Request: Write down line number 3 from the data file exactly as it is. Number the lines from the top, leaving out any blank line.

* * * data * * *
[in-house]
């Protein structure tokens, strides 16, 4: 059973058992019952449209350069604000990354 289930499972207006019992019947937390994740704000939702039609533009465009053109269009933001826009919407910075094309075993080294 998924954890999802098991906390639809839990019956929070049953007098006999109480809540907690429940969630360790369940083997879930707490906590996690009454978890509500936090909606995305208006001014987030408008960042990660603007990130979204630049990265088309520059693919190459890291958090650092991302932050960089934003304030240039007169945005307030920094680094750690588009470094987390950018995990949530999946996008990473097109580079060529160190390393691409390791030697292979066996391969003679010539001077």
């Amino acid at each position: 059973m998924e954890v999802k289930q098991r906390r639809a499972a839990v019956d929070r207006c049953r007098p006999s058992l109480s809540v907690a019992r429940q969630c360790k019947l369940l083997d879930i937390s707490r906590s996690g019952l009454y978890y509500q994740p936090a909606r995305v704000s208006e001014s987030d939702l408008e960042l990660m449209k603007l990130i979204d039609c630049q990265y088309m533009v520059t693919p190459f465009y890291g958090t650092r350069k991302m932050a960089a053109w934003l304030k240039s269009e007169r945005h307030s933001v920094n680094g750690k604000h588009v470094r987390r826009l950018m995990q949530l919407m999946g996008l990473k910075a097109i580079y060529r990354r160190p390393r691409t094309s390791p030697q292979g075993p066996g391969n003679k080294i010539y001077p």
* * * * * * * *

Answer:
């Amino acid at each position: 059973m998924e954890v999802k289930q098991r906390r639809a499972a839990v019956d929070r207006c049953r007098p006999s058992l109480s809540v907690a019992r429940q969630c360790k019947l369940l083997d879930i937390s707490r906590s996690g019952l009454y978890y509500q994740p936090a909606r995305v704000s208006e001014s987030d939702l408008e960042l990660m449209k603007l990130i979204d039609c630049q990265y088309m533009v520059t693919p190459f465009y890291g958090t650092r350069k991302m932050a960089a053109w934003l304030k240039s269009e007169r945005h307030s933001v920094n680094g750690k604000h588009v470094r987390r826009l950018m995990q949530l919407m999946g996008l990473k910075a097109i580079y060529r990354r160190p390393r691409t094309s390791p030697q292979g075993p066996g391969n003679k080294i010539y001077p």